That plays a massive part in the way they deal with others, including those treating them.
Not only that, but it can have an impact on positive health outcomes as well as the overall compliance of a patient.
If there are any psychosocial factors that appear, these will have to be addressed in the care plan.
It’s also critical to note that a patient’s perception of their health as well as anything that may be wrong with them can be influenced by cultural and social factors.
These can include:
- Sexual orientation
- Family dynamics
- Socioeconomic status
- Life experience
Comorbidities and care planning
Patients may have multiple chronic medical diseases that need to be considered in their care plan which in turn requires intricate medical or surgical management.
Nursing plan implementation
Once a patient is stabilized, the nursing care plan for that individual will be put into effect.
This plan then guides the medical team regarding further interventions.
Note the following:
- The responsibility of carrying out planned nursing interventions will fall on the nurse. Some of these may be delegated and coordinated so that the needs of the patient are met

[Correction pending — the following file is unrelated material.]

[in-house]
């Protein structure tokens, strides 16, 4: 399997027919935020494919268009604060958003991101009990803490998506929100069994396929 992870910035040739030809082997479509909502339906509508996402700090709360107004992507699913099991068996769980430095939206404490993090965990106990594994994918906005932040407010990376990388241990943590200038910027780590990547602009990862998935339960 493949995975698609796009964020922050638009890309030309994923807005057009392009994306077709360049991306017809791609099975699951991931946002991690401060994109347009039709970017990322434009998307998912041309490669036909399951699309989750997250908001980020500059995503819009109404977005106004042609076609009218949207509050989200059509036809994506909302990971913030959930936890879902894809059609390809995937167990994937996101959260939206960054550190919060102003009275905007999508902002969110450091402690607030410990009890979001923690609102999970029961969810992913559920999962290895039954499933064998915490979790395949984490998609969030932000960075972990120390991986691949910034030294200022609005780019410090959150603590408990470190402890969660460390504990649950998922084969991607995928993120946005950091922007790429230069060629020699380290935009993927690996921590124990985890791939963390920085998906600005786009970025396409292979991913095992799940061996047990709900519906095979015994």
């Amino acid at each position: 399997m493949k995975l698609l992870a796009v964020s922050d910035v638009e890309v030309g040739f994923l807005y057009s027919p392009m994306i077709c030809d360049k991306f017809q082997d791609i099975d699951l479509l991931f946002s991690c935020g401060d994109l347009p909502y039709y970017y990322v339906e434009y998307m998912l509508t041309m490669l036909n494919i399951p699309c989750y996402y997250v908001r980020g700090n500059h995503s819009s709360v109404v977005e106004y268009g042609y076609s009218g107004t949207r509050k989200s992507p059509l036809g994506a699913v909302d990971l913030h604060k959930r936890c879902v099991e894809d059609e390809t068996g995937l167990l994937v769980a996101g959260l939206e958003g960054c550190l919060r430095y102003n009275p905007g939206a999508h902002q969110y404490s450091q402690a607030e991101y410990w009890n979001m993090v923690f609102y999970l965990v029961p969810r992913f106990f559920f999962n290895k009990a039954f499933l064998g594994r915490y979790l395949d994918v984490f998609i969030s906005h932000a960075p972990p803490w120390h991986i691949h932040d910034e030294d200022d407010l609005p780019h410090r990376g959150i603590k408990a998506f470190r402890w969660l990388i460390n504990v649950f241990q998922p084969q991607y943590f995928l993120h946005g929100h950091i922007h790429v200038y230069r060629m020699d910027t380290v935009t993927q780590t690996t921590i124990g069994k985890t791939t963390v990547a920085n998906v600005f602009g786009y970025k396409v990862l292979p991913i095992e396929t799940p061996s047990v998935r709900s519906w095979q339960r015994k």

- Both care given and the overall response of the patient must be documented
- The care plan is modified continuously based on changes in their condition, patient priorities, and needs
- To meet collaborative patient needs, orders are analyzed, clarified, and questioned (if need be)
- Patient input plays a critical role in all of this, especially when it comes to the overall evaluation of the plan
- According to the care plan, lab test results will play a part in determining treatment actions
Transcription and terminology
Let’s start this section by looking at common nursing abbreviations:
- ADL – activities of daily living
- BMP – basic metabolic panel
- CBC – complete blood count
- CNS – central nervous system
- DOE – dyspnea on exertion
- ESRD – end-stage renal disease
- GI – gastrointestinal
- h – hours
- HA – headache
- MI – myocardial infarction
- MOA – mechanism of action
- N/V/D – nausea, vomiting, and diarrhea
- ORIF – open reduction internal fixation
- RBC – red blood cell
- ROM – range of motion
- S&S – signs and symptoms
- SOB – shortness of breath
- URI – upper respiratory infection
- US – ultrasound
- UTI – urinary tract infection
- WBC – white blood cells
When orders are given over the telephone, or verbally, there is a risk involved.
That risk comes in the form of the person receiving the order misinterpreting it, not understanding it correctly or even forgetting specifics, especially if they are given more than one order.